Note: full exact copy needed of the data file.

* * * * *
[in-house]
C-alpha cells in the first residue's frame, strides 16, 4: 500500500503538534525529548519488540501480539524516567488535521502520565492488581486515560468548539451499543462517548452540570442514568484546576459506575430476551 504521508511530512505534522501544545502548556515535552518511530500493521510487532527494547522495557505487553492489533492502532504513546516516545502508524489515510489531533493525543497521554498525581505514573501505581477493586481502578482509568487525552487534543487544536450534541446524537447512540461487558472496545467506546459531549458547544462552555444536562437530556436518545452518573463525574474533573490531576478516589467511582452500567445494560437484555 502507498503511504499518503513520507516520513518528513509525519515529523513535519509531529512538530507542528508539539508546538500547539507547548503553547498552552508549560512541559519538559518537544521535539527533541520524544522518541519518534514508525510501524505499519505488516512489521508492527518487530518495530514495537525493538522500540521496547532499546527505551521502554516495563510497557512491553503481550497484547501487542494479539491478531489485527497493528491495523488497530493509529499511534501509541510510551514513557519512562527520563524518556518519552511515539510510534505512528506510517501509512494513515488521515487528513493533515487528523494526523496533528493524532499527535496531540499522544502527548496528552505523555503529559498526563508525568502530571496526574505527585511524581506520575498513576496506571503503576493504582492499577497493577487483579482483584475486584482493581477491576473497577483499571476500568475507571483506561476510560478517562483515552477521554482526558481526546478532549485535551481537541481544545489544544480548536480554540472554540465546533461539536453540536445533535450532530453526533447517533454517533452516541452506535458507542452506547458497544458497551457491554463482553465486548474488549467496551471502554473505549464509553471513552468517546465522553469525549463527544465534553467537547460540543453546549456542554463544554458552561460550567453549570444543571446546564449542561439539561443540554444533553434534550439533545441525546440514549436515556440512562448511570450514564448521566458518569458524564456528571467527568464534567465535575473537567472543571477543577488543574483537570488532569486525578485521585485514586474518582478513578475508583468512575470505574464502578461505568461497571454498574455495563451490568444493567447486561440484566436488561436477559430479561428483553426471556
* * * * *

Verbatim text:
[in-house]
C-alpha cells in the first residue's frame, strides 16, 4: 500500500503538534525529548519488540501480539524516567488535521502520565492488581486515560468548539451499543462517548452540570442514568484546576459506575430476551 504521508511530512505534522501544545502548556515535552518511530500493521510487532527494547522495557505487553492489533492502532504513546516516545502508524489515510489531533493525543497521554498525581505514573501505581477493586481502578482509568487525552487534543487544536450534541446524537447512540461487558472496545467506546459531549458547544462552555444536562437530556436518545452518573463525574474533573490531576478516589467511582452500567445494560437484555 502507498503511504499518503513520507516520513518528513509525519515529523513535519509531529512538530507542528508539539508546538500547539507547548503553547498552552508549560512541559519538559518537544521535539527533541520524544522518541519518534514508525510501524505499519505488516512489521508492527518487530518495530514495537525493538522500540521496547532499546527505551521502554516495563510497557512491553503481550497484547501487542494479539491478531489485527497493528491495523488497530493509529499511534501509541510510551514513557519512562527520563524518556518519552511515539510510534505512528506510517501509512494513515488521515487528513493533515487528523494526523496533528493524532499527535496531540499522544502527548496528552505523555503529559498526563508525568502530571496526574505527585511524581506520575498513576496506571503503576493504582492499577497493577487483579482483584475486584482493581477491576473497577483499571476500568475507571483506561476510560478517562483515552477521554482526558481526546478532549485535551481537541481544545489544544480548536480554540472554540465546533461539536453540536445533535450532530453526533447517533454517533452516541452506535458507542452506547458497544458497551457491554463482553465486548474488549467496551471502554473505549464509553471513552468517546465522553469525549463527544465534553467537547460540543453546549456542554463544554458552561460550567453549570444543571446546564449542561439539561443540554444533553434534550439533545441525546440514549436515556440512562448511570450514564448521566458518569458524564456528571467527568464534567465535575473537567472543571477543577488543574483537570488532569486525578485521585485514586474518582478513578475508583468512575470505574464502578461505568461497571454498574455495563451490568444493567447486561440484566436488561436477559430479561428483553426471556